Nigeria is the sixth largest producer of oil and gas in the world, but the average Nigerian on the street is poor and there is poor infrastructure like power supply, roads, hospitals etc. This study examines the efficiency and accountability of public sector revenue and expenditure in Nigeria (1970-2014). Data on total federal government revenue and expenditure, state governments’ revenue and expenditure were collected from Statistical bulletin from the Central Bank of Nigeria from 1970-2014. The results were analysed using relevant statistical tools. The findings reveals that the level of accountability is very poor in Nigeria because the attributes of accessibility, comprehensiveness, relevance, quality, reliability and timely disclosure of financial information, social and political information about government activities are completely non available or partially available for the citizens to assess the performance of public officers mostly the political office holders. Conclusively and evidently the study has revealed that there is significant relationship between efficiency of public sector expenditure, recurrent expenditure and capital expenditure in Nigeria from 1970-2014. On the basis of these, the paper recommends among others that for accountability to be successful in the management of public funds in Nigeria there must be a reduction in the level of corruption, improving public sector accounting and auditing standards, legislators as champions of accountability and restructure the public accounts committees and the value of money must be applied in the conduct of government business.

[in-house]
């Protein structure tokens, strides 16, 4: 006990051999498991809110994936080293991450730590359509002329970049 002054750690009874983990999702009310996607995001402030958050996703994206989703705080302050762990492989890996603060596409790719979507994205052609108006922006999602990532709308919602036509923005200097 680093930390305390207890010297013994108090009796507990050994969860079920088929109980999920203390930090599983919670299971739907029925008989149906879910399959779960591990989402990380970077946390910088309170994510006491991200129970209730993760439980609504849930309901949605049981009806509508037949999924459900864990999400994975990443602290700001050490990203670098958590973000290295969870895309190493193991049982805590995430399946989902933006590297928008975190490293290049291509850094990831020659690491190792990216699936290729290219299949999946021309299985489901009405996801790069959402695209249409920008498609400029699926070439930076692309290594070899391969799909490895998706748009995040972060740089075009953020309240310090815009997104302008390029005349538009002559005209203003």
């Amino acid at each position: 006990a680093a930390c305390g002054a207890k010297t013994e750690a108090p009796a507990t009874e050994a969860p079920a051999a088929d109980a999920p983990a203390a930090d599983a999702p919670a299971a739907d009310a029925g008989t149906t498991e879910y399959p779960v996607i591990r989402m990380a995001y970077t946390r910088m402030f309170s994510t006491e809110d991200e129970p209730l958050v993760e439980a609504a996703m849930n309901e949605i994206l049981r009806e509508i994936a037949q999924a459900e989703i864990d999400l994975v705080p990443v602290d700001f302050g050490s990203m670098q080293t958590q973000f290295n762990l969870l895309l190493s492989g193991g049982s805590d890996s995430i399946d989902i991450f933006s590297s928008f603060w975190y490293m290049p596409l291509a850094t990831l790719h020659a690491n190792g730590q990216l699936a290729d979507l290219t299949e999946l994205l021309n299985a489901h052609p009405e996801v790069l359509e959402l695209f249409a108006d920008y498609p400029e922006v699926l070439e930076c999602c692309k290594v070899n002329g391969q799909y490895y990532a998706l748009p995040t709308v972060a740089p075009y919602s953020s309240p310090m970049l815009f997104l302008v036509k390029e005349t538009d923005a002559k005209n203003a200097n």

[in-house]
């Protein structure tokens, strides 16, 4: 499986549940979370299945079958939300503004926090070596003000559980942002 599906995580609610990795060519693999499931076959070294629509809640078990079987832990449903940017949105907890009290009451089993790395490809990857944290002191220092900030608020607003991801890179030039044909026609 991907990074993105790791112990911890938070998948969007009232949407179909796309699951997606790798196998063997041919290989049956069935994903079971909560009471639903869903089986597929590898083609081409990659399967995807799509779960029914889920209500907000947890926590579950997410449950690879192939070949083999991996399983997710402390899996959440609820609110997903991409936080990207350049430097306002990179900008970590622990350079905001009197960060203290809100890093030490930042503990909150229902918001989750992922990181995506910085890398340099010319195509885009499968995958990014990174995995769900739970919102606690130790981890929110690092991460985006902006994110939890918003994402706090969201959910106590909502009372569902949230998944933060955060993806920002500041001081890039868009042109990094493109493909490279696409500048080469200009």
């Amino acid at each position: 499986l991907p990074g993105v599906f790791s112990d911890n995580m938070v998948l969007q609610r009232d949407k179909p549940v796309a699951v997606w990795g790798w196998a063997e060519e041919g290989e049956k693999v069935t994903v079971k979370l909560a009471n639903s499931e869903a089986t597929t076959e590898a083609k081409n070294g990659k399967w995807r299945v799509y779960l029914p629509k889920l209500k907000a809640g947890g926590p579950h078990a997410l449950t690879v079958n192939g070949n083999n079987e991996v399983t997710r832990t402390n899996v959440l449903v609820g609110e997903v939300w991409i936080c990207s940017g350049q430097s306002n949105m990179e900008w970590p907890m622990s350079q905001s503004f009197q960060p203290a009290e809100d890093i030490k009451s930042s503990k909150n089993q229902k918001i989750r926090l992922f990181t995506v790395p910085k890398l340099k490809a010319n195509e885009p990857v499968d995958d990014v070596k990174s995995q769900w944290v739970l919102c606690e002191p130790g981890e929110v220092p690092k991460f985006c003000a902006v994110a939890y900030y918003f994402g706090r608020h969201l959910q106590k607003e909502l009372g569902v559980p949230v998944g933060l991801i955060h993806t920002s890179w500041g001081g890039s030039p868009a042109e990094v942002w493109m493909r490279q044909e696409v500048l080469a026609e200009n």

CONTENTIOUS ISSUES IN FINANCIAL STATEMENTS’ CONSOLIDATION: NON-CONTROLLING INTERESTS’ SHARE OF EXCESS LOSSES (Published)